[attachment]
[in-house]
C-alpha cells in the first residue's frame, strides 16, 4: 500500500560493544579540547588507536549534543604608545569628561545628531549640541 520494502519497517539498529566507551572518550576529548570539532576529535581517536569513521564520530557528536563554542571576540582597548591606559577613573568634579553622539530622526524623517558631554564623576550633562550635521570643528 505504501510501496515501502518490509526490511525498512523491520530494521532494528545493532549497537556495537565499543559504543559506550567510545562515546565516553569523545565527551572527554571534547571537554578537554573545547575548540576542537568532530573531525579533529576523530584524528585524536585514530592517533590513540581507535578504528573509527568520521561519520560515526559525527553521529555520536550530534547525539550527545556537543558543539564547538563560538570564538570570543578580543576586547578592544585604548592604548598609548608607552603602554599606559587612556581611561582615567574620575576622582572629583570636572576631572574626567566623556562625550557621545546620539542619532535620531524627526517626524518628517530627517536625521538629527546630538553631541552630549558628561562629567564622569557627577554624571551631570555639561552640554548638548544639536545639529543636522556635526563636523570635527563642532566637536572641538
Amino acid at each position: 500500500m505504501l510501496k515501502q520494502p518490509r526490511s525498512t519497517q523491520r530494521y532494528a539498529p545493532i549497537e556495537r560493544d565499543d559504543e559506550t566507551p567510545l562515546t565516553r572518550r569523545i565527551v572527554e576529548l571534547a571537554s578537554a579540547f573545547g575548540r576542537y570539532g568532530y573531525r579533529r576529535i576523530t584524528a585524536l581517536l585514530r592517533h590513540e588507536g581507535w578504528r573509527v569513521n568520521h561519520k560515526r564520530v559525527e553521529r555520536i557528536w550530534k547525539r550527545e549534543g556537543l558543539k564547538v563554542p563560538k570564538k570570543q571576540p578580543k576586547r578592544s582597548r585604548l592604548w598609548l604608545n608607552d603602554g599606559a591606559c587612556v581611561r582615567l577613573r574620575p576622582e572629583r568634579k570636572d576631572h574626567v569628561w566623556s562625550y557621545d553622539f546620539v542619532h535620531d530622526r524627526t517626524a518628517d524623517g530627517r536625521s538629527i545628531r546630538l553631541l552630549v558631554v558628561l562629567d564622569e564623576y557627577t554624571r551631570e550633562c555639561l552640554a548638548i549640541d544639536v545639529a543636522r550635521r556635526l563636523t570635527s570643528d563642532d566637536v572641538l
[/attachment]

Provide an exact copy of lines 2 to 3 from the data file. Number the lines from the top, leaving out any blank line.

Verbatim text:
C-alpha cells in the first residue's frame, strides 16, 4: 500500500560493544579540547588507536549534543604608545569628561545628531549640541 520494502519497517539498529566507551572518550576529548570539532576529535581517536569513521564520530557528536563554542571576540582597548591606559577613573568634579553622539530622526524623517558631554564623576550633562550635521570643528 505504501510501496515501502518490509526490511525498512523491520530494521532494528545493532549497537556495537565499543559504543559506550567510545562515546565516553569523545565527551572527554571534547571537554578537554573545547575548540576542537568532530573531525579533529576523530584524528585524536585514530592517533590513540581507535578504528573509527568520521561519520560515526559525527553521529555520536550530534547525539550527545556537543558543539564547538563560538570564538570570543578580543576586547578592544585604548592604548598609548608607552603602554599606559587612556581611561582615567574620575576622582572629583570636572576631572574626567566623556562625550557621545546620539542619532535620531524627526517626524518628517530627517536625521538629527546630538553631541552630549558628561562629567564622569557627577554624571551631570555639561552640554548638548544639536545639529543636522556635526563636523570635527563642532566637536572641538
Amino acid at each position: 500500500m505504501l510501496k515501502q520494502p518490509r526490511s525498512t519497517q523491520r530494521y532494528a539498529p545493532i549497537e556495537r560493544d565499543d559504543e559506550t566507551p567510545l562515546t565516553r572518550r569523545i565527551v572527554e576529548l571534547a571537554s578537554a579540547f573545547g575548540r576542537y570539532g568532530y573531525r579533529r576529535i576523530t584524528a585524536l581517536l585514530r592517533h590513540e588507536g581507535w578504528r573509527v569513521n568520521h561519520k560515526r564520530v559525527e553521529r555520536i557528536w550530534k547525539r550527545e549534543g556537543l558543539k564547538v563554542p563560538k570564538k570570543q571576540p578580543k576586547r578592544s582597548r585604548l592604548w598609548l604608545n608607552d603602554g599606559a591606559c587612556v581611561r582615567l577613573r574620575p576622582e572629583r568634579k570636572d576631572h574626567v569628561w566623556s562625550y557621545d553622539f546620539v542619532h535620531d530622526r524627526t517626524a518628517d524623517g530627517r536625521s538629527i545628531r546630538l553631541l552630549v558631554v558628561l562629567d564622569e564623576y557627577t554624571r551631570e550633562c555639561l552640554a548638548i549640541d544639536v545639529a543636522r550635521r556635526l563636523t570635527s570643528d563642532d566637536v572641538l